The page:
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In the United States, copyright is founded on the notion of authorship. In situations where little or no authorship is involved in creating a work, no new copyright is granted.
For Project Gutenberg’s purposes, this means that photographic reproductions of two-dimensional art, even recent ones, are not copyrightable. This includes things such as:
This applies to two-dimensional art work – things such as paintings, posters, murals, and so forth. (Yes, paintings have 3D elements but are primarily two-dimensional.)
This finding is based on the U.S. case, Bridgeman Art Library Ltd. v. Corel Corporation (1999). There, a U.S. District Court ruled that photographic reproductions of two-dimensional works of art, where the goal is to make as accurate a reproduction of the work as possible, were not ‘original works,’ and therefore not copyrightable.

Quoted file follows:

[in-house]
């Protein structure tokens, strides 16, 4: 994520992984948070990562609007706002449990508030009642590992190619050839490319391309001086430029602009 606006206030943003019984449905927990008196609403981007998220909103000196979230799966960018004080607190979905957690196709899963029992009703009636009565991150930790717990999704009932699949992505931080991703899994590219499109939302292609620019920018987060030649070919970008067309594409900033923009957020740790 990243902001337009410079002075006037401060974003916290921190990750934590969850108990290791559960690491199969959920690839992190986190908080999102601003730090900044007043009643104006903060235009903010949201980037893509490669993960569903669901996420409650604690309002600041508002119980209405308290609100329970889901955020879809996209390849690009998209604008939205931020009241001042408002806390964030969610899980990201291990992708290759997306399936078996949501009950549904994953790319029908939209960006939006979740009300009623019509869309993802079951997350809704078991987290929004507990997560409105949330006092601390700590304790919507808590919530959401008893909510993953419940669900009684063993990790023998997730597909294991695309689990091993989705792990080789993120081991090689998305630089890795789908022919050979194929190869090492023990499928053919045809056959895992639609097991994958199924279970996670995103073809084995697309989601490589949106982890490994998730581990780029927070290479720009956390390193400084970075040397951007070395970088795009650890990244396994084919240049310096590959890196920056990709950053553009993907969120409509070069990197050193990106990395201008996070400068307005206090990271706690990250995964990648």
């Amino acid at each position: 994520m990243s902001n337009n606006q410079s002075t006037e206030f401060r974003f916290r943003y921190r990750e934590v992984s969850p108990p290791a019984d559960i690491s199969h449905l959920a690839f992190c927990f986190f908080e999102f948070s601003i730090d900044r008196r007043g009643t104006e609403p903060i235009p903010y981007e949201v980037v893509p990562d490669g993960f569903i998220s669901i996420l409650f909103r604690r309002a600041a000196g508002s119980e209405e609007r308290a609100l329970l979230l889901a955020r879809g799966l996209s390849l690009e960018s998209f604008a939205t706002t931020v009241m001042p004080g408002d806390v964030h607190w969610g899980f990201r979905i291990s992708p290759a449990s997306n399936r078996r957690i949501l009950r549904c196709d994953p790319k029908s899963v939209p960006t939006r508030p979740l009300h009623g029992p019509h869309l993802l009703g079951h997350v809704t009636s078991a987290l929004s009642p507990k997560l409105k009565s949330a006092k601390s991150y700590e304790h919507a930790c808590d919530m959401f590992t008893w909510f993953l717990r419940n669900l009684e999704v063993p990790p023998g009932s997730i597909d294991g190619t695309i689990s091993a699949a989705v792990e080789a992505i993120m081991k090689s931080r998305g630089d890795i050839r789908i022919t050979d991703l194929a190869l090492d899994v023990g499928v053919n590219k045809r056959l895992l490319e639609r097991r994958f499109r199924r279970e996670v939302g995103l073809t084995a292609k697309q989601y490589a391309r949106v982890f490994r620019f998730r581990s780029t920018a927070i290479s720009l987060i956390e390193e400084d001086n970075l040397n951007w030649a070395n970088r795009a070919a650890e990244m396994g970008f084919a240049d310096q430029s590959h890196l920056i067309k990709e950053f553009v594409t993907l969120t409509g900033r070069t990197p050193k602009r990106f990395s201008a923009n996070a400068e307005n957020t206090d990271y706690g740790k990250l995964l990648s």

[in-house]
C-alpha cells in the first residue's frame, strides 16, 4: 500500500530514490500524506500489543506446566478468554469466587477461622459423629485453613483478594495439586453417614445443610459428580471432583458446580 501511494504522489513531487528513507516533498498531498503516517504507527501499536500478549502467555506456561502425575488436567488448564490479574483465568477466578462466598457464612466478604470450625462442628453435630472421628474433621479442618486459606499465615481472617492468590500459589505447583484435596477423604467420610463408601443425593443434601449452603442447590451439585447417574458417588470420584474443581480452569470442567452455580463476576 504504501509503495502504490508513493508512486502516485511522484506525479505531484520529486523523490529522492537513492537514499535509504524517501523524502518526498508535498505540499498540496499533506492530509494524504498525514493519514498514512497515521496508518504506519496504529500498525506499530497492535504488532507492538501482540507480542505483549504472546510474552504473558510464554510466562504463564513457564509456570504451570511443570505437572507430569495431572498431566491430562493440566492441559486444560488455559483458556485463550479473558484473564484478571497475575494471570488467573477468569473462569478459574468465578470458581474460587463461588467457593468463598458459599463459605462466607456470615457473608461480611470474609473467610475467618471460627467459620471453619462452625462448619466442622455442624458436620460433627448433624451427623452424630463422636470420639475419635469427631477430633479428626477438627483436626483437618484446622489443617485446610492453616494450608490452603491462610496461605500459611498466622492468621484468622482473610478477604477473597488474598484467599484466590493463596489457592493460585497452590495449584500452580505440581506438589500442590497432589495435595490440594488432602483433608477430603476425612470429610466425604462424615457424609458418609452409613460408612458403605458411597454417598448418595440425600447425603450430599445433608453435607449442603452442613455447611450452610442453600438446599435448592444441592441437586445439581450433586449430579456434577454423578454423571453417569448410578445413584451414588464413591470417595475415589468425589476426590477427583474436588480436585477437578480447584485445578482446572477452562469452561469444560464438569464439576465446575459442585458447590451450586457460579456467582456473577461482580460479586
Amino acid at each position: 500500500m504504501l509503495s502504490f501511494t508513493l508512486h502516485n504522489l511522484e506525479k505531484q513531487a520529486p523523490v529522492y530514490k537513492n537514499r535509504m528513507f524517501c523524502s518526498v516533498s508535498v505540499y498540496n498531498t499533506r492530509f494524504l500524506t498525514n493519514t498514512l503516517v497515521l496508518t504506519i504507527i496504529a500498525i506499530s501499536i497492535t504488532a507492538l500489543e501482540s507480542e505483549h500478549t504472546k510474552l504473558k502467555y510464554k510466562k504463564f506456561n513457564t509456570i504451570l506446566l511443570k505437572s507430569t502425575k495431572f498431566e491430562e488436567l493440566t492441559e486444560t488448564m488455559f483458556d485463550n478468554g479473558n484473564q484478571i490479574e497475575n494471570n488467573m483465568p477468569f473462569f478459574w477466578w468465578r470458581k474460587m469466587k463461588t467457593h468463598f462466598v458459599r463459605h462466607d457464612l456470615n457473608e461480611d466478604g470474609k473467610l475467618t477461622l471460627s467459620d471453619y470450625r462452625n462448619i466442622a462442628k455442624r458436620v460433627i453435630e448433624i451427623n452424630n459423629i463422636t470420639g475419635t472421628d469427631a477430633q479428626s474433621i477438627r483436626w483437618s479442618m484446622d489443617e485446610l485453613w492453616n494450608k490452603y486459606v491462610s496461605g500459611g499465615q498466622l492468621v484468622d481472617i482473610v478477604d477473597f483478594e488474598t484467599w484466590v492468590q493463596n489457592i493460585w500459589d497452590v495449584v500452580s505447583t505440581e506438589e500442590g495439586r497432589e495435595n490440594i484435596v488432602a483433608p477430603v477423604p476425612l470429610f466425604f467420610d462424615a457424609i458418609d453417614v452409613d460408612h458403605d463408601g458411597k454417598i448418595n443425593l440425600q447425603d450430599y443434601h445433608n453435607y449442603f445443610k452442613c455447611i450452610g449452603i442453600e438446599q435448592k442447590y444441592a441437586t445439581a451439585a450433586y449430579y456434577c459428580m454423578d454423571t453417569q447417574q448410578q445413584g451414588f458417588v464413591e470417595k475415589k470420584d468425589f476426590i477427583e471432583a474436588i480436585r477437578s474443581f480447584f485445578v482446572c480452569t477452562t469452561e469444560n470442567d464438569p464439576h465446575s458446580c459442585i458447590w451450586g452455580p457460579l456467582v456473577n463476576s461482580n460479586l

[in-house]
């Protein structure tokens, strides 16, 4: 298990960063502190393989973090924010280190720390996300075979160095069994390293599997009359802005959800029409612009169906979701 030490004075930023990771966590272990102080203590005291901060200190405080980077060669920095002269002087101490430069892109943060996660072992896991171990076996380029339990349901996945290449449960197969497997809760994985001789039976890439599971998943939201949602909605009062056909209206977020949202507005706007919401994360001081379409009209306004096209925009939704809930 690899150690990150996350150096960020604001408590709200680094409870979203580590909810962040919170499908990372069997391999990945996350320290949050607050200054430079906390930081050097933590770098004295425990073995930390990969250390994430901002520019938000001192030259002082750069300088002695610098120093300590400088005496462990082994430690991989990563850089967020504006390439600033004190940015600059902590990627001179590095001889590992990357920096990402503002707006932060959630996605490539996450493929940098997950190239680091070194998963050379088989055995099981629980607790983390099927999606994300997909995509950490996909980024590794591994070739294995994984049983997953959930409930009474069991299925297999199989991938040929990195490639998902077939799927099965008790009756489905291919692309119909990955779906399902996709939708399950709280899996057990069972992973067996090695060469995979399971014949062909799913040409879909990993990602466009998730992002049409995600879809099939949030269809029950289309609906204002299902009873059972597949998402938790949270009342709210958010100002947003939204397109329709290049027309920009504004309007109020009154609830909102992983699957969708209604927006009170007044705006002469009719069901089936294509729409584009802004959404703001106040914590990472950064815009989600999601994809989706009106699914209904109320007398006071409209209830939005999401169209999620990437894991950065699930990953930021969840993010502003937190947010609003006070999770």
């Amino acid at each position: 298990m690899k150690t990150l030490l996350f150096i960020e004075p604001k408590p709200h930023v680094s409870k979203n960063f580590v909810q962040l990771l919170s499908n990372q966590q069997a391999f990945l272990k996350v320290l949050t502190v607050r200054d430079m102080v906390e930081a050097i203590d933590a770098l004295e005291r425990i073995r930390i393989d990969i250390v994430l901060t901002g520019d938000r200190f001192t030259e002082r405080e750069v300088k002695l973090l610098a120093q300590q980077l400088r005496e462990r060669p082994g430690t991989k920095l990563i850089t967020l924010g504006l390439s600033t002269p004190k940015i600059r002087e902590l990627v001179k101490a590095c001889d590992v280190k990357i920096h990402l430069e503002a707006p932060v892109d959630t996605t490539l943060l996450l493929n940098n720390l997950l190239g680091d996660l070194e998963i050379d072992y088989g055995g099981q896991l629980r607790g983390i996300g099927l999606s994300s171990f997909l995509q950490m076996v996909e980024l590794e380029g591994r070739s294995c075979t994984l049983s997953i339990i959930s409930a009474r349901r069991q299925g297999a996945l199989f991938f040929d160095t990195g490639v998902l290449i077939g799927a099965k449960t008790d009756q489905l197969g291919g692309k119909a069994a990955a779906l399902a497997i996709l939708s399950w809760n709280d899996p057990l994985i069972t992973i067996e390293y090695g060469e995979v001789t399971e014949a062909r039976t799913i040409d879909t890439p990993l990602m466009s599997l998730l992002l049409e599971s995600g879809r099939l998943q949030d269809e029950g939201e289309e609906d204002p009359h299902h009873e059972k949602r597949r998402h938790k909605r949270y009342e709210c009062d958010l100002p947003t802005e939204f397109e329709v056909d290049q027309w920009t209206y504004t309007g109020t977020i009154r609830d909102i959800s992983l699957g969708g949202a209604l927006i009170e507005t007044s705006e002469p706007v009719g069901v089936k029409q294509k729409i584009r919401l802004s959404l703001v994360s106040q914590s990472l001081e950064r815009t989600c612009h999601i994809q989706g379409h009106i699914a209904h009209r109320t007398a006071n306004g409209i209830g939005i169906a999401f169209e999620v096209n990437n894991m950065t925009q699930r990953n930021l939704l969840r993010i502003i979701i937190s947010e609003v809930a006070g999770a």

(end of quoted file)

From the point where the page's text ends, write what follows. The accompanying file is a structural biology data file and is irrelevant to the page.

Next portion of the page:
By no means does this apply to all photographs of artwork, but only those where the artistic capacity of the photographer in choosing angle, composing the subject matter, selecting lighting, etc., has been subjugated to the overarching goal of reproducing the artwork as accurately as possible. As such, the same finding might apply to other types of work or art.